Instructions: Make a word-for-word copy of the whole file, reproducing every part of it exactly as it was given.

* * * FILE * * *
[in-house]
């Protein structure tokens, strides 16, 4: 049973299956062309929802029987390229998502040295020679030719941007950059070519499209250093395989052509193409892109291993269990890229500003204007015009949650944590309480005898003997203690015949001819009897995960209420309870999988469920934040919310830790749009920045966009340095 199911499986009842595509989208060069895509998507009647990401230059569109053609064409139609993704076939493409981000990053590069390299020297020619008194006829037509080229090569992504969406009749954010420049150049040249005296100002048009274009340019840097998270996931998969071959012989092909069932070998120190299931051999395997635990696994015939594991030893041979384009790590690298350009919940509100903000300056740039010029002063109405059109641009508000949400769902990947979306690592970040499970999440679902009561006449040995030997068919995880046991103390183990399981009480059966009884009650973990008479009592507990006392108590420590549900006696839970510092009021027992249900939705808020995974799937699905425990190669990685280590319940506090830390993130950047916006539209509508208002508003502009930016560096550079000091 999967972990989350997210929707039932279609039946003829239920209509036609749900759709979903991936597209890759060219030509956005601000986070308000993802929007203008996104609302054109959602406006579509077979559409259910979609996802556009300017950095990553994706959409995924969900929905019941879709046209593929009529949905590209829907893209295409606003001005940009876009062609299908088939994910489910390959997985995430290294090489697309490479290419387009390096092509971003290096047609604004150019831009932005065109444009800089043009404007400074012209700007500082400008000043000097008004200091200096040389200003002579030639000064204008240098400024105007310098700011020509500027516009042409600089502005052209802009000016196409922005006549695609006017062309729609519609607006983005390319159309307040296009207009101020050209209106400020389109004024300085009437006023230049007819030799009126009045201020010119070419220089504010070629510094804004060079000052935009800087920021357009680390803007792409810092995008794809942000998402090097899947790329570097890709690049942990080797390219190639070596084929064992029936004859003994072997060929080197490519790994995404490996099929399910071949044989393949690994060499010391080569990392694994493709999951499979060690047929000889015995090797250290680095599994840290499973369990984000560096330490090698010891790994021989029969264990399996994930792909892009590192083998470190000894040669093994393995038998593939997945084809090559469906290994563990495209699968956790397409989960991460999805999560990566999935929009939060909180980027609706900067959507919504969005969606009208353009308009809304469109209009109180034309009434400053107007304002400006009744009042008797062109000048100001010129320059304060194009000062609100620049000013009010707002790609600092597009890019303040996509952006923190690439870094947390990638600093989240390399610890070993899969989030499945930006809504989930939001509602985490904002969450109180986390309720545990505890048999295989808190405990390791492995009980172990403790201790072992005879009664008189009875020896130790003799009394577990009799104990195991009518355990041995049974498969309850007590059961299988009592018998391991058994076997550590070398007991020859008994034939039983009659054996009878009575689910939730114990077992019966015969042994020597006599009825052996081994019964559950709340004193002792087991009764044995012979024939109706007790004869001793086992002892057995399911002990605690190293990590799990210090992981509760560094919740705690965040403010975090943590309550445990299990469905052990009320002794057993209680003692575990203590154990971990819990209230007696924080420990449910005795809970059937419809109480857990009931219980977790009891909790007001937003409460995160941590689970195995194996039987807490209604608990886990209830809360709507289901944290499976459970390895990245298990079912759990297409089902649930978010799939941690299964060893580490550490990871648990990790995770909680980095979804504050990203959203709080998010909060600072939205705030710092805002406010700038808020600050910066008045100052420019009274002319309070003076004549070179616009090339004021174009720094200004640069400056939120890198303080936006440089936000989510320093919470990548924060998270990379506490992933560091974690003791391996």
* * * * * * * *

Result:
[in-house]
């Protein structure tokens, strides 16, 4: 049973299956062309929802029987390229998502040295020679030719941007950059070519499209250093395989052509193409892109291993269990890229500003204007015009949650944590309480005898003997203690015949001819009897995960209420309870999988469920934040919310830790749009920045966009340095 199911499986009842595509989208060069895509998507009647990401230059569109053609064409139609993704076939493409981000990053590069390299020297020619008194006829037509080229090569992504969406009749954010420049150049040249005296100002048009274009340019840097998270996931998969071959012989092909069932070998120190299931051999395997635990696994015939594991030893041979384009790590690298350009919940509100903000300056740039010029002063109405059109641009508000949400769902990947979306690592970040499970999440679902009561006449040995030997068919995880046991103390183990399981009480059966009884009650973990008479009592507990006392108590420590549900006696839970510092009021027992249900939705808020995974799937699905425990190669990685280590319940506090830390993130950047916006539209509508208002508003502009930016560096550079000091 999967972990989350997210929707039932279609039946003829239920209509036609749900759709979903991936597209890759060219030509956005601000986070308000993802929007203008996104609302054109959602406006579509077979559409259910979609996802556009300017950095990553994706959409995924969900929905019941879709046209593929009529949905590209829907893209295409606003001005940009876009062609299908088939994910489910390959997985995430290294090489697309490479290419387009390096092509971003290096047609604004150019831009932005065109444009800089043009404007400074012209700007500082400008000043000097008004200091200096040389200003002579030639000064204008240098400024105007310098700011020509500027516009042409600089502005052209802009000016196409922005006549695609006017062309729609519609607006983005390319159309307040296009207009101020050209209106400020389109004024300085009437006023230049007819030799009126009045201020010119070419220089504010070629510094804004060079000052935009800087920021357009680390803007792409810092995008794809942000998402090097899947790329570097890709690049942990080797390219190639070596084929064992029936004859003994072997060929080197490519790994995404490996099929399910071949044989393949690994060499010391080569990392694994493709999951499979060690047929000889015995090797250290680095599994840290499973369990984000560096330490090698010891790994021989029969264990399996994930792909892009590192083998470190000894040669093994393995038998593939997945084809090559469906290994563990495209699968956790397409989960991460999805999560990566999935929009939060909180980027609706900067959507919504969005969606009208353009308009809304469109209009109180034309009434400053107007304002400006009744009042008797062109000048100001010129320059304060194009000062609100620049000013009010707002790609600092597009890019303040996509952006923190690439870094947390990638600093989240390399610890070993899969989030499945930006809504989930939001509602985490904002969450109180986390309720545990505890048999295989808190405990390791492995009980172990403790201790072992005879009664008189009875020896130790003799009394577990009799104990195991009518355990041995049974498969309850007590059961299988009592018998391991058994076997550590070398007991020859008994034939039983009659054996009878009575689910939730114990077992019966015969042994020597006599009825052996081994019964559950709340004193002792087991009764044995012979024939109706007790004869001793086992002892057995399911002990605690190293990590799990210090992981509760560094919740705690965040403010975090943590309550445990299990469905052990009320002794057993209680003692575990203590154990971990819990209230007696924080420990449910005795809970059937419809109480857990009931219980977790009891909790007001937003409460995160941590689970195995194996039987807490209604608990886990209830809360709507289901944290499976459970390895990245298990079912759990297409089902649930978010799939941690299964060893580490550490990871648990990790995770909680980095979804504050990203959203709080998010909060600072939205705030710092805002406010700038808020600050910066008045100052420019009274002319309070003076004549070179616009090339004021174009720094200004640069400056939120890198303080936006440089936000989510320093919470990548924060998270990379506490992933560091974690003791391996």